Sunday, July 5, 2009

Issa's Sunday Service, #11: Bertolt Brecht & Jim Morrison

Alabama Song by The Doors on Grooveshark

It is just incredible to think that Jim Morrison died on July 3, 1971, 38 years ago at the age of 27. Though this is the first appearance of The Doors at Issa's Sunday Service, it certainly won't be the last, because The Doors were the consummate LitRock band; unlike some, the balance between the rock and lit was never skewed in either direction. Nor will this be the last time that the work of Bertolt Brecht and Kurt Weill will be featured, a pair of favorites among art rock bands. Of course, The Doors could bring the grit and did; "Alabama Song (Whiskey Bar)," like many a Brecht composition, actually has some of its darker undercurrents toned down in execution. Still, a classic, if ever there was one. Enjoy.

This week's feature poem comes from Lilliput Review#20, March 1990. Here's looking at ya ...

don't blame the Third World
for pissing on your grave.
you've got no rhyme
in your body.

Charlie Mehrhoff

the smell of piss
wafting too...

translated by David Lanoue


Click LitRock @ from Issa's Sunday Service for full list of songs and postings.


Charles Gramlich said...

In the alley by the bar
piss watered ground
never sprouts seeds.

Jim H. said...

For some reason, I could never stomach Jim Morrison. Seemed like he was trying a bit too hard; anguish as an affectation. I don't know; just never quite clicked with me.

Brecht und Weill, on the other hand...oh yeah!

Charles G.: well done.

Diane Dehler said...

Stopped by to visit and see what you were up to.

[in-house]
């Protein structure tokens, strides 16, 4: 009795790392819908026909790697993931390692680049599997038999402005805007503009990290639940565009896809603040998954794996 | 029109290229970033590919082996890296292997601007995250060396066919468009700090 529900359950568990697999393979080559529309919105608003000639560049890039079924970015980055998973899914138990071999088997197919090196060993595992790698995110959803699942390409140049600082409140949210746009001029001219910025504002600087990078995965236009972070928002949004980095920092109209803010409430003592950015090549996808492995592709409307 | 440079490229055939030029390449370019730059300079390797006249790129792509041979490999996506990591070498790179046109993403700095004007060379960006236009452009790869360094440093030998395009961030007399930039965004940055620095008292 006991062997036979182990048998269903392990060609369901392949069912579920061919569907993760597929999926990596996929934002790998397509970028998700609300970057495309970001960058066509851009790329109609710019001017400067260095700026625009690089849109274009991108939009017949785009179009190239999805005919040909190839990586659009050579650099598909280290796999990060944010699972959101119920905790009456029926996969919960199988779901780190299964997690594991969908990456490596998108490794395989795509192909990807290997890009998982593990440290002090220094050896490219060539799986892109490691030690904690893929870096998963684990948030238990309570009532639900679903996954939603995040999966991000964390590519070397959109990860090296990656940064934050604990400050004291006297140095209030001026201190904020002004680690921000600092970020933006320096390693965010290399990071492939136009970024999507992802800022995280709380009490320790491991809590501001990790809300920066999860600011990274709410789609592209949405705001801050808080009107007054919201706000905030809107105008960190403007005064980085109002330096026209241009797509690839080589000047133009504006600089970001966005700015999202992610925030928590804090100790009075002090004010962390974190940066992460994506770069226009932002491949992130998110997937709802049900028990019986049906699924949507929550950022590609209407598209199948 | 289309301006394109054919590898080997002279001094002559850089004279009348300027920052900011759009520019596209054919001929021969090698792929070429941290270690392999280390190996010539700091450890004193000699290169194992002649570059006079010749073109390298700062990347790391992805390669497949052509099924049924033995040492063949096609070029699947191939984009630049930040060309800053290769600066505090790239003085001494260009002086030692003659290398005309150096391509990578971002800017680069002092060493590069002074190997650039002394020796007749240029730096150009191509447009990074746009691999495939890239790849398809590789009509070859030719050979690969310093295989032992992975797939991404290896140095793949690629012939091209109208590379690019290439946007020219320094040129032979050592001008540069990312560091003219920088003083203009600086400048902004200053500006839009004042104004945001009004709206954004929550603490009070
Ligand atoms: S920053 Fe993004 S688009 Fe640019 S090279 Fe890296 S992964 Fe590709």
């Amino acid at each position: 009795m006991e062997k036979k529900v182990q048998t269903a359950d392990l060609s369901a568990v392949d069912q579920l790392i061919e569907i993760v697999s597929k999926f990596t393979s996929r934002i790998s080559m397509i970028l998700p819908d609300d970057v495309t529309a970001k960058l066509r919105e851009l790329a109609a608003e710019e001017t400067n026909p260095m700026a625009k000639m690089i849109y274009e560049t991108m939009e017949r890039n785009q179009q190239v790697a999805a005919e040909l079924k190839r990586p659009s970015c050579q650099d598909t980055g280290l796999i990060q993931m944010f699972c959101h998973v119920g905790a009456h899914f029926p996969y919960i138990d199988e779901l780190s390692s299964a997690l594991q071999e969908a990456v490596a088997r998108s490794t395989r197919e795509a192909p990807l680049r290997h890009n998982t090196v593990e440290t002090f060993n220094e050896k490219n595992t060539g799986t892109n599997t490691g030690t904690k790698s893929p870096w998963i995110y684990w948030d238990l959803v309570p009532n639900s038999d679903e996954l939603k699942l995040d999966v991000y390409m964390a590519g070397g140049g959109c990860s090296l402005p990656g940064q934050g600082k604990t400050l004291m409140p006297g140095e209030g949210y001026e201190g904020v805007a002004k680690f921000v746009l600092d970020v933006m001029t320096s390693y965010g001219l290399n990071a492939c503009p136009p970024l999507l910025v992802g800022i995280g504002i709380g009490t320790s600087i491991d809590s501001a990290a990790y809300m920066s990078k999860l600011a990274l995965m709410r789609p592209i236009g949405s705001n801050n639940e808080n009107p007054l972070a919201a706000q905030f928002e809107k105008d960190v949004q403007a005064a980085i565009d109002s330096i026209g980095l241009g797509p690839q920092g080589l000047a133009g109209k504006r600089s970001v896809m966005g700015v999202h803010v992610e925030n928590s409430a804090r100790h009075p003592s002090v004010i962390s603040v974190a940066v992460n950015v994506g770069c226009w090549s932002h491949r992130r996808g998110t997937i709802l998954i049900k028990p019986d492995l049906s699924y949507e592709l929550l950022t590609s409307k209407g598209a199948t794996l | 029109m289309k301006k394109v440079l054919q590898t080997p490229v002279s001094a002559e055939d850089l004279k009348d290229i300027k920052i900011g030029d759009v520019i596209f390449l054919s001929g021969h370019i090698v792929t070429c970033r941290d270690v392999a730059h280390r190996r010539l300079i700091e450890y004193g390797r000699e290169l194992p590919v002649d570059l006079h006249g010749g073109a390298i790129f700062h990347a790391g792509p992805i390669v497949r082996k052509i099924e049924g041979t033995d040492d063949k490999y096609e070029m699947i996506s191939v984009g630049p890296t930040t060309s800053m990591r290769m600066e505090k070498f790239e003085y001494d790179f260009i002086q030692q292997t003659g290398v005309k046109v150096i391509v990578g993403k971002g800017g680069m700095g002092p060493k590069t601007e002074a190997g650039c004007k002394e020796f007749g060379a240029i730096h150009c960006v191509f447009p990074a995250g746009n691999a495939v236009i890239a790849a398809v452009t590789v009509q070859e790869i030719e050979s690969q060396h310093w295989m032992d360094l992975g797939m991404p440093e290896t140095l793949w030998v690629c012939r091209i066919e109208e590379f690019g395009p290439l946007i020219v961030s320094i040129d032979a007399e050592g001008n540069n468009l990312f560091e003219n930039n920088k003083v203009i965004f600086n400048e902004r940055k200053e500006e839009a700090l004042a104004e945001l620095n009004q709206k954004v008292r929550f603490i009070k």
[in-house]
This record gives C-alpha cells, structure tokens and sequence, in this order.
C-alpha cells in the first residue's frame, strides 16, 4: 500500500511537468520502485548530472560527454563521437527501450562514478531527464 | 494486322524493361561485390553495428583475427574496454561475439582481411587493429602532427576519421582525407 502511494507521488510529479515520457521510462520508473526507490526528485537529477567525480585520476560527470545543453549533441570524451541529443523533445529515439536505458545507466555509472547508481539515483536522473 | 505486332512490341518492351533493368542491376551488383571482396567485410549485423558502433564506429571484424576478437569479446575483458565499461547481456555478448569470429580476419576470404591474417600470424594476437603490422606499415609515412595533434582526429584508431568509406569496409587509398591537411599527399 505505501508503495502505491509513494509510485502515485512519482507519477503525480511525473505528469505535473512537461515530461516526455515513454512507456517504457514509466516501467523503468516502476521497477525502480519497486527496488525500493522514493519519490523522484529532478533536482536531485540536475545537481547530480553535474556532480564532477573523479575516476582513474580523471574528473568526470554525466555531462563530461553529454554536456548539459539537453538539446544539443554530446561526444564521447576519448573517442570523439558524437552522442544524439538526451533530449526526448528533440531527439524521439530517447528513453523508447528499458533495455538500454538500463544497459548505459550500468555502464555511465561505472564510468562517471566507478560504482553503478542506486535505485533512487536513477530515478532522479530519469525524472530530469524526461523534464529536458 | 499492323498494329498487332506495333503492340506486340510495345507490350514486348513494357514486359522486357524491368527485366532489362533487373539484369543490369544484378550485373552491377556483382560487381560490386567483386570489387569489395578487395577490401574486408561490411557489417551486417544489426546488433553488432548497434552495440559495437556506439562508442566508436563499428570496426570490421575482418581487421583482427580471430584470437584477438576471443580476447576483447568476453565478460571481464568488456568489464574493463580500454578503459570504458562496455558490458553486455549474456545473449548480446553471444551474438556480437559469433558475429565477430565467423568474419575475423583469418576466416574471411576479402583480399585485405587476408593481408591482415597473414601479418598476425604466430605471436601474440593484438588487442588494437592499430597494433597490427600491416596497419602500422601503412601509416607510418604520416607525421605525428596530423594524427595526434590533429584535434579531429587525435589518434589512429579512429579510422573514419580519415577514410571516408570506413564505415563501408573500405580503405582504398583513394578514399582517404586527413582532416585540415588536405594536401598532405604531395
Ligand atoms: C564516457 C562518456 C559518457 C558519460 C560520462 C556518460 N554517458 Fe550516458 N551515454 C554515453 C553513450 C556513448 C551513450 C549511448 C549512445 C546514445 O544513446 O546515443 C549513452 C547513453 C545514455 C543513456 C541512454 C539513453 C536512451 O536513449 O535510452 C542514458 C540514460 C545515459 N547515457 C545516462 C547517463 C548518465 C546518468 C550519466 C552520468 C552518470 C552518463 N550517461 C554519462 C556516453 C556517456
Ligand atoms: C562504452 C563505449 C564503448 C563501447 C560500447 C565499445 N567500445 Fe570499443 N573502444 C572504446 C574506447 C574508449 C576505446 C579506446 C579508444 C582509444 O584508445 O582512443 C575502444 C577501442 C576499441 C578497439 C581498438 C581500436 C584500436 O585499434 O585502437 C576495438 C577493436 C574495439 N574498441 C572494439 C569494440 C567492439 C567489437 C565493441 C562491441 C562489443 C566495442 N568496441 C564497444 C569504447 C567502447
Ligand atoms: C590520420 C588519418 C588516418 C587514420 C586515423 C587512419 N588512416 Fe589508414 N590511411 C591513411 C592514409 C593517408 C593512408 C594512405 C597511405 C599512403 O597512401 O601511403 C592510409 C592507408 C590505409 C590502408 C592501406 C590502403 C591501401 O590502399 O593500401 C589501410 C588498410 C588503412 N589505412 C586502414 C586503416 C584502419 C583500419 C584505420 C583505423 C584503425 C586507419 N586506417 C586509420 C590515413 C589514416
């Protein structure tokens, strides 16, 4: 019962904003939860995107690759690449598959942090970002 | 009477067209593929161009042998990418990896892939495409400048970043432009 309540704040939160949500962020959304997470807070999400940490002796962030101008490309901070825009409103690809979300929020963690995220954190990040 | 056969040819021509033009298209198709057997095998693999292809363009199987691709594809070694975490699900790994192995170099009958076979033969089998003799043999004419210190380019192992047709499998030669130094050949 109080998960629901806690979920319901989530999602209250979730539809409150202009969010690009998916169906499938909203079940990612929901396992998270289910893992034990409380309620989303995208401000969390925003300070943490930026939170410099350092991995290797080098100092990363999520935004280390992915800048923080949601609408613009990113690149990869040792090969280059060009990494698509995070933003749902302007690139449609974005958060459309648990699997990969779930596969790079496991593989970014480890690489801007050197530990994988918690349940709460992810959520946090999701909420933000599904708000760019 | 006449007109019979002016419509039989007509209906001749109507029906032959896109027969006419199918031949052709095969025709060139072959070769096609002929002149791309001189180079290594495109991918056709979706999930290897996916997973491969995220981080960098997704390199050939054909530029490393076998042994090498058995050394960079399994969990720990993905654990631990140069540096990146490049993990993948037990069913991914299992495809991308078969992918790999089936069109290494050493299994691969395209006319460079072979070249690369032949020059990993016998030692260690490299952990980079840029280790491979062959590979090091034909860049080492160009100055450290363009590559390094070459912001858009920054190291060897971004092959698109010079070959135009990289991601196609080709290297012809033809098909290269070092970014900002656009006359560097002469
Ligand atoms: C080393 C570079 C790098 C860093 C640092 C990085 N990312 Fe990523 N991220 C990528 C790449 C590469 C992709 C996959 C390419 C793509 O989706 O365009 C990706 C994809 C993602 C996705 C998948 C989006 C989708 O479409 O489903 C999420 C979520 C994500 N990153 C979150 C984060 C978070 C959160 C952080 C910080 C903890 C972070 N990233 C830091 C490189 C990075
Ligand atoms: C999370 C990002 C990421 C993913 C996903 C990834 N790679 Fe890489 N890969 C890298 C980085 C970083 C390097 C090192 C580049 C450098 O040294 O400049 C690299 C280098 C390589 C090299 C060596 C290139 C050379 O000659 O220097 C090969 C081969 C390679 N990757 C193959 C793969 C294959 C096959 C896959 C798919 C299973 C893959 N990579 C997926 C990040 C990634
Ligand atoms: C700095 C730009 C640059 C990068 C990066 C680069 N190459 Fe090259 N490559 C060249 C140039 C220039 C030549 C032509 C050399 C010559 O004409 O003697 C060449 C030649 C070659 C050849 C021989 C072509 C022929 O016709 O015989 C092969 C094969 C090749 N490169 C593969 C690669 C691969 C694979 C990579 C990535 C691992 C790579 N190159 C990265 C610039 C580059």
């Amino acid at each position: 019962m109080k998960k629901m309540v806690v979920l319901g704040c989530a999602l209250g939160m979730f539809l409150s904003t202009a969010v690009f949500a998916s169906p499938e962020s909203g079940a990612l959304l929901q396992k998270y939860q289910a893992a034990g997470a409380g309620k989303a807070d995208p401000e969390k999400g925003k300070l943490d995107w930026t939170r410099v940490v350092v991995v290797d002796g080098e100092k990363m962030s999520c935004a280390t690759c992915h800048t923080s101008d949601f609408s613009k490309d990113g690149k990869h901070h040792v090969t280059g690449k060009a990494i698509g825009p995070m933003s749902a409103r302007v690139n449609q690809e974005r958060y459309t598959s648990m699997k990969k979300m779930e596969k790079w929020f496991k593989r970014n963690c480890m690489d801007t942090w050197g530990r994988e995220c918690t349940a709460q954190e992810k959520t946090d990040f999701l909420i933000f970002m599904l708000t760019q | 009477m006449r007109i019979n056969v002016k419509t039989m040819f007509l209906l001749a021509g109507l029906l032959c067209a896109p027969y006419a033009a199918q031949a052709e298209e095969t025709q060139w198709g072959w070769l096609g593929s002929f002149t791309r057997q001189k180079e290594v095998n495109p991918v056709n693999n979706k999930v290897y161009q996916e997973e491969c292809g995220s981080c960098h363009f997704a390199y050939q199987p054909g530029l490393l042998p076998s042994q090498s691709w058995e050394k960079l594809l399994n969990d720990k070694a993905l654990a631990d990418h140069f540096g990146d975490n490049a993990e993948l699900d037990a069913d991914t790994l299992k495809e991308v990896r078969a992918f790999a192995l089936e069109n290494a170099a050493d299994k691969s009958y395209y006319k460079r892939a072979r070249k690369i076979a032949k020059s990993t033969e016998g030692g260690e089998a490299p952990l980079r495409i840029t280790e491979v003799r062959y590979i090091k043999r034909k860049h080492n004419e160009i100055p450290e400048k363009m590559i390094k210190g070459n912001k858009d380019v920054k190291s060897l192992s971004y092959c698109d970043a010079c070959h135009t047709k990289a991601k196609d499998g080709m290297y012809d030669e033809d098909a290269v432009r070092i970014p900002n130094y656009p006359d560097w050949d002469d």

This is an interesting post. Morrison still has a large and devoted fan base. If you put his name in your tags you'll be surprised at how many hits you will get on it.

There are a few articles comparing him with Rimbaud and Baudelaire but you have a new perspective.

I like to think that the raw potential in his lyrics could have emerged into great poetry if he hadn't been such a stoner. -But then I think about all of the stoner poets who didn't let that get in their way. lol

Anyway, I still like his music and his lyrics.

Issa's Untidy Hut said...

Thanks Charles and Jim ... I know folks who feel the same way about Morrison. I don't revere him as the second coming but what he did within the context of the rock medium opened up a whole new world for me.

Princess H, thanks for the note. I'm a huge Baudelaire fan, Rimbaud, not so much, but the biographical details have a lot in common with Morrison. Morrison brought theater to rock, ultimately it overwhelmed him but he has his day ... there'll be a couple of more entries by the Doors for Issa's Sunday Service before its through.